BOSTON (WWLP)—Five states have paid family and medical leave, and Massachusetts is not one of them. Lawmakers are considering a bill to bring paid leave to Massachusetts.
Lawmakers have tried, but failed to pass paid family and medical leave since the mid-2000s. With bigger support now, they said this is the year.
More than 100 residents gathered at the State House Tuesday to fight for workers rights. Workers are calling on lawmakers to support bills to establish paid family and medical leave—a right working mother Jennifer Rogers told 22News she had in the UK, where her child was born. The UK offers up to a year of maternity leave, more than 30 weeks of that is paid time off.
“You can stay off for the year, knowing that you have a position to go back to,” Rogers said.
Massachusetts currently allows employees to take up to 12 weeks of unpaid leave. Under this bill, workers would receive up to $1,000 in benefits a week to recover from serious illness or injury, nurse a sick family member or care for a new child. Employees get up to 12 weeks of paid leave in the House proposal and 16 weeks in the Senate plan, paid for by both the employer and employees.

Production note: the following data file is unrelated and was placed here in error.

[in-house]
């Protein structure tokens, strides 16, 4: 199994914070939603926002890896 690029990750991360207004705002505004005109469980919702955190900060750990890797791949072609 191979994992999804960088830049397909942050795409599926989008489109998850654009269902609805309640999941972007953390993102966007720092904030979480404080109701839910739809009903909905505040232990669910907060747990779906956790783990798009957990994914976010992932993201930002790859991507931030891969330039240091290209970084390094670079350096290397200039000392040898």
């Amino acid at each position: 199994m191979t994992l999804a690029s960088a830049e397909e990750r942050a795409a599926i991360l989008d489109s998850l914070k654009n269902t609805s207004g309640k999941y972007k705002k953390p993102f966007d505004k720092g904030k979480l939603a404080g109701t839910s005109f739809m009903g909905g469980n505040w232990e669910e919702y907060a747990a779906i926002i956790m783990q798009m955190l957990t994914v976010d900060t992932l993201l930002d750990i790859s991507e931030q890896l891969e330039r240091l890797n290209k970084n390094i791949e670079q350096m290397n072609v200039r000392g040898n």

Business owners are concerned the proposals may put a financial strain on their company and diminish their workforce. But Carl Nilsson of Raise Up Massachusetts told 22News
“You’ll be able to hold onto your trained employees who otherwise would have to leave the workforce in an event like this,” Nilsson said.
The state’s Committee on Labor and Workforce Development is reviewing the bill and plans to take business concerns in mind.
“We would create maybe a baseline paid family medical leave that won’t hurt too many businesses and still provide access to pay their bills and not lose their job,” said State Rep. Aaron Vega, (D) Holyoke, a member of the committee.
At the end of the last legislative session, the Senate passed a paid family and medical leave bill, but it died in committee.
Rhode Island, New Jersey and New York already have laws that provide paid family and medical leave.